In the novel, the explanation is much deeper and more subtle. Voldemort realises they're hunting Horcruxes and decides that he has to visit the site at which he's hidden each of the others to confirm that they are still there.

Harry sees inside his mind as Voldemort thinks of each one and makes the decision to leave the one hidden at Hogwarts until last, feeling that it must be safe there with Snape in charge.

That gives the Hero Trio some time to get to Hogwarts and begin the search, while the Dark Lord is visiting his grandfather's shack and the cave by the sea.

They can't plan because they would be wasting the precious time granted them by Voldemort's search. It's a much more plausible and interesting explanation.

But, of course, the movie Harry is right. No matter how hard they plan, they always seem to survive on their wits alone.

Monday, September 12, 2011

Adults struggle with that magical leap of faith

J.K. wrote the Harry Potter series for kids. One of the major triumphs of the seven novels is the way the writing in each successive book matures with its intended audience.

For example, the first novel, The Philosopher's Stone, is aimed at the eight-to-ten-year-old group while the fourth book, The Goblet of Fire, caters to the early teen audience. By the time you get to the final novel, The Deathly Hallows, Rowling is writing for a nearly adult group in their late teens. And she does it well.

What I don't think she or her publishers expected, at least in the early going, was the huge following the books would earn from adults. My impression is that it started with the parents and teachers who read the first couple of books to their kids. These people became fans in their own right, then told other adults about the series and so on and so on.

The problem, of course, is that much of the ground work for the Rowling world, as I call it, was laid in those early novels, the ones J.K. wrote specifically for kids, never thinking that adults might pick them up and enjoy them on their own.

So she required leaps of faith so to speak that children are much more willing to take. Like the International Statute of Secrecy that requires wizards and witches to keep their powers secret from Muggles.

Rowling wanted to allow a child reader to believe that maybe, just maybe, the magical world does truly exist: it's just purposely hidden from the rest of us Muggles. It's a wonderful ploy and it obviously worked. Children have gobbled up these novels and dreamt of discovering that they, like Harry, have hidden magical powers that will get them invited to Hogwarts.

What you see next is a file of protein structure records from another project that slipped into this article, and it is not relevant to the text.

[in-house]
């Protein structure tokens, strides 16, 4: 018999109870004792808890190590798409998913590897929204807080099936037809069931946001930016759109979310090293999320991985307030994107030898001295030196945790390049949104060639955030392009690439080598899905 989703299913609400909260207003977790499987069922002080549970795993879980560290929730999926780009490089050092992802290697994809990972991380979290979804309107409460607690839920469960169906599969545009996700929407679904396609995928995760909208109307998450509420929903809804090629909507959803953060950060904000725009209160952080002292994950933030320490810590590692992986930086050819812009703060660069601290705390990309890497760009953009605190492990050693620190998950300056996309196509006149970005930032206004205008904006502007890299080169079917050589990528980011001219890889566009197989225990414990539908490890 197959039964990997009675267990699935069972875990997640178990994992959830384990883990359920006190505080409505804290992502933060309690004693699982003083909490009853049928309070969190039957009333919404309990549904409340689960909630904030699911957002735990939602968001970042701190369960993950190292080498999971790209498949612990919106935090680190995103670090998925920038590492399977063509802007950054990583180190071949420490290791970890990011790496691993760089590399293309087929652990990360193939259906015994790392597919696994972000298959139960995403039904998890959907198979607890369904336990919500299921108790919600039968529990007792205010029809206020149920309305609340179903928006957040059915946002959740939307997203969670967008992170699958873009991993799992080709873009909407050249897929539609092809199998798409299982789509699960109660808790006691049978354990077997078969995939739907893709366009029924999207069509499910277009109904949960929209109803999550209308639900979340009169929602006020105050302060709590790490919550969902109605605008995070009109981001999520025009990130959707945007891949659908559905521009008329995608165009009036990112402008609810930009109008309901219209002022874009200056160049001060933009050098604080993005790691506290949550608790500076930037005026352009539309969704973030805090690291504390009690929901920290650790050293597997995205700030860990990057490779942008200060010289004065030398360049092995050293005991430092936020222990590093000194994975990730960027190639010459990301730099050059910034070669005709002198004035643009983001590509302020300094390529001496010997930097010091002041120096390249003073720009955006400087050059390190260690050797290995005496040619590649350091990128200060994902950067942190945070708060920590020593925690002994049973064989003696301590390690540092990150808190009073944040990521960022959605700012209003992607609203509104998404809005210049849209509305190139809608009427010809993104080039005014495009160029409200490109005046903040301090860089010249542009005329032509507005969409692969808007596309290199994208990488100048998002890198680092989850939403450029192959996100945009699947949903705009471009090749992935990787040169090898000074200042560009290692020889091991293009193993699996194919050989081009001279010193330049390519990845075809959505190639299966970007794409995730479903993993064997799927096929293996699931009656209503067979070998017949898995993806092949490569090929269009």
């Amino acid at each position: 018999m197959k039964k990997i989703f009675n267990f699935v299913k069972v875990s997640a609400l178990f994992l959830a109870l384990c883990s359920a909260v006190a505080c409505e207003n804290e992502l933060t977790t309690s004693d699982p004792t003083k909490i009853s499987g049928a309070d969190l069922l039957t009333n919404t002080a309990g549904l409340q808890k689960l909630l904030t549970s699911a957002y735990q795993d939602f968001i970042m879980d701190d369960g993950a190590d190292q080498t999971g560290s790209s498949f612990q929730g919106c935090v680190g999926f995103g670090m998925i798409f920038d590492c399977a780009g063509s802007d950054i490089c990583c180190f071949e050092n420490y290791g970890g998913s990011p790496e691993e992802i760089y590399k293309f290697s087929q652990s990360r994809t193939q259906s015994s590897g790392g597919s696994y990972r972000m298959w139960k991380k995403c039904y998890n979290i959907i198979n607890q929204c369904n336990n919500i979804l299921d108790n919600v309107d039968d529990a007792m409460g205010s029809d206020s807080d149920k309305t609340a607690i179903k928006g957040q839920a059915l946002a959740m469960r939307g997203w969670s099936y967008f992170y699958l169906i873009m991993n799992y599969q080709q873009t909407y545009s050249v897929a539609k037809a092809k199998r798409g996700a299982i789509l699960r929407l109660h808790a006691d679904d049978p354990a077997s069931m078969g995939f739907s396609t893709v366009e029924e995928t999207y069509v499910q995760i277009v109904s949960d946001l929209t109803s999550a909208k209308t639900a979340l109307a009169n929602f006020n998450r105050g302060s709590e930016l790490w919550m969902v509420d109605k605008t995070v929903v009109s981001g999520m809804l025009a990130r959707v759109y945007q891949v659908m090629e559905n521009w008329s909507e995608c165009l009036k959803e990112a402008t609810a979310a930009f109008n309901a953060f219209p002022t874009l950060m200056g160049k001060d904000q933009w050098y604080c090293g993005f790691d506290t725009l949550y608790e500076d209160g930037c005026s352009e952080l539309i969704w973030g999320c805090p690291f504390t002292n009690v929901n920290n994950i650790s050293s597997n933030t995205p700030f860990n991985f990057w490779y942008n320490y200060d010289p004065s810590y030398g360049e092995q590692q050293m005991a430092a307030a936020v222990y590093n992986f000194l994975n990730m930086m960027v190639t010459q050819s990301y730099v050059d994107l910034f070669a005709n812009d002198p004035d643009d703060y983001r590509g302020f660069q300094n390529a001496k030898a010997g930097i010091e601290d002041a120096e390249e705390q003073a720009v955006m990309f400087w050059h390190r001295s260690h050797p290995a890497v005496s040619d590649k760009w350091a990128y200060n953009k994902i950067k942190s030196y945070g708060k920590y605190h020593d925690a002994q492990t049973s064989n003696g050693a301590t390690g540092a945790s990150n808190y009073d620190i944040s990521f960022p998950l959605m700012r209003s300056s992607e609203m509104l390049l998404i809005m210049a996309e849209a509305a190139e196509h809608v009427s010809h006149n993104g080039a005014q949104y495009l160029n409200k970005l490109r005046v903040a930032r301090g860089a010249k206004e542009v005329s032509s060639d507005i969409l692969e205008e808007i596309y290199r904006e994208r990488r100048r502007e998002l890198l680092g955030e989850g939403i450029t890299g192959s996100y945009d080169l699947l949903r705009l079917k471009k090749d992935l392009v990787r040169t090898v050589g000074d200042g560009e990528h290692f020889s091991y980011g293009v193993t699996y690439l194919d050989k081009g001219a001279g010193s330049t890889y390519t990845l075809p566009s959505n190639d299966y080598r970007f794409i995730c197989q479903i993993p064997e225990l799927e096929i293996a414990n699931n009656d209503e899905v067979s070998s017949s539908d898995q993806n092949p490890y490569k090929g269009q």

But adults have more trouble accepting it. We pick at it, like a scab. If there is a Statute of Secrecy, and a Department in the Ministry of Magic dedicated to preserving that secrecy, we wonder, why do they keep inviting the children of Muggles to Hogwarts? Why do they tell each new British Prime Minister of the existence of this wonderful world?

How do you keep a secret, in other words, if you keep telling people?

You would think that, by the 21st Century, every Muggle in England would know at least one person who had a family member, a friend, a friend-of-a-friend, a distant pen pal, who knows someone who went to Hogwarts.

So everyone would know and the Statute would be useless.

I actually had a fellow fan raise this concern with me the other day. She was seriously troubled by this logical inconsistency in the books.

My answer: take the leap of faith; accept the implausable; suspend your disbelief.

After all, the Harry Potter novels are children's books, first and foremost, and a wonderful, exciting, exhilirating ride as well.

Be a child again and accept the unlikely. After all, you're buying the existence of an all-powerful evil wizard who can split his soul into eight pieces and hide them in cups, snakes and bits of jewellery. Why not buy this little lie too? Just for the fun of it.

Saturday, September 10, 2011

Waiting for the discs

How long does it take for a movie to be put on a DVD or Blu Ray? I mean, it's been weeks now since Part 2 closed in my local theatre. I've been watching the first seven movies, I've been reading the books (in French and English) but I just can't wait until the last film comes out on disc.

I've already kind of accepted that I'm going to buy the movie as soon as it becomes available, on Blu Ray and in the biggest package available. I'm becoming almost as addicted to the Extras as to the movies themselves.